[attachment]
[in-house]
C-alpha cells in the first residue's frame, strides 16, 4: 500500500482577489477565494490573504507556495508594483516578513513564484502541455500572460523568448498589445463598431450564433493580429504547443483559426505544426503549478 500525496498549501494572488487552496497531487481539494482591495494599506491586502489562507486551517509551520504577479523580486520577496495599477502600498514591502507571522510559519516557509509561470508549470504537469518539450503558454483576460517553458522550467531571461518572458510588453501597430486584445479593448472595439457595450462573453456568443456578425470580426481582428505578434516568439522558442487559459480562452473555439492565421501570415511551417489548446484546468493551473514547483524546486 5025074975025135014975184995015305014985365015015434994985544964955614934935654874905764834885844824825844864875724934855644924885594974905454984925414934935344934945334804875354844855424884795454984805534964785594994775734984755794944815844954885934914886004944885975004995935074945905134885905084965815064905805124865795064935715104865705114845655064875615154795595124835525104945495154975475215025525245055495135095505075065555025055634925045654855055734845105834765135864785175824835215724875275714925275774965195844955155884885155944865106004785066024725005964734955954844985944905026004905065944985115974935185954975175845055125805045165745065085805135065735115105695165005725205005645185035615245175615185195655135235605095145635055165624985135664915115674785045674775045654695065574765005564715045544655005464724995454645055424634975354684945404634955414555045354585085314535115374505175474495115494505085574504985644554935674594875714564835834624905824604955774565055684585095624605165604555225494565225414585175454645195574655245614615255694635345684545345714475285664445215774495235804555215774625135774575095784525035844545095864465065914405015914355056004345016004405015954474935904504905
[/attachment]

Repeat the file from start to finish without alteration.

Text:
[in-house]
C-alpha cells in the first residue's frame, strides 16, 4: 500500500482577489477565494490573504507556495508594483516578513513564484502541455500572460523568448498589445463598431450564433493580429504547443483559426505544426503549478 500525496498549501494572488487552496497531487481539494482591495494599506491586502489562507486551517509551520504577479523580486520577496495599477502600498514591502507571522510559519516557509509561470508549470504537469518539450503558454483576460517553458522550467531571461518572458510588453501597430486584445479593448472595439457595450462573453456568443456578425470580426481582428505578434516568439522558442487559459480562452473555439492565421501570415511551417489548446484546468493551473514547483524546486 5025074975025135014975184995015305014985365015015434994985544964955614934935654874905764834885844824825844864875724934855644924885594974905454984925414934935344934945334804875354844855424884795454984805534964785594994775734984755794944815844954885934914886004944885975004995935074945905134885905084965815064905805124865795064935715104865705114845655064875615154795595124835525104945495154975475215025525245055495135095505075065555025055634925045654855055734845105834765135864785175824835215724875275714925275774965195844955155884885155944865106004785066024725005964734955954844985944905026004905065944985115974935185954975175845055125805045165745065085805135065735115105695165005725205005645185035615245175615185195655135235605095145635055165624985135664915115674785045674775045654695065574765005564715045544655005464724995454645055424634975354684945404634955414555045354585085314535115374505175474495115494505085574504985644554935674594875714564835834624905824604955774565055684585095624605165604555225494565225414585175454645195574655245614615255694635345684545345714475285664445215774495235804555215774625135774575095784525035844545095864465065914405015914355056004345016004405015954474935904504905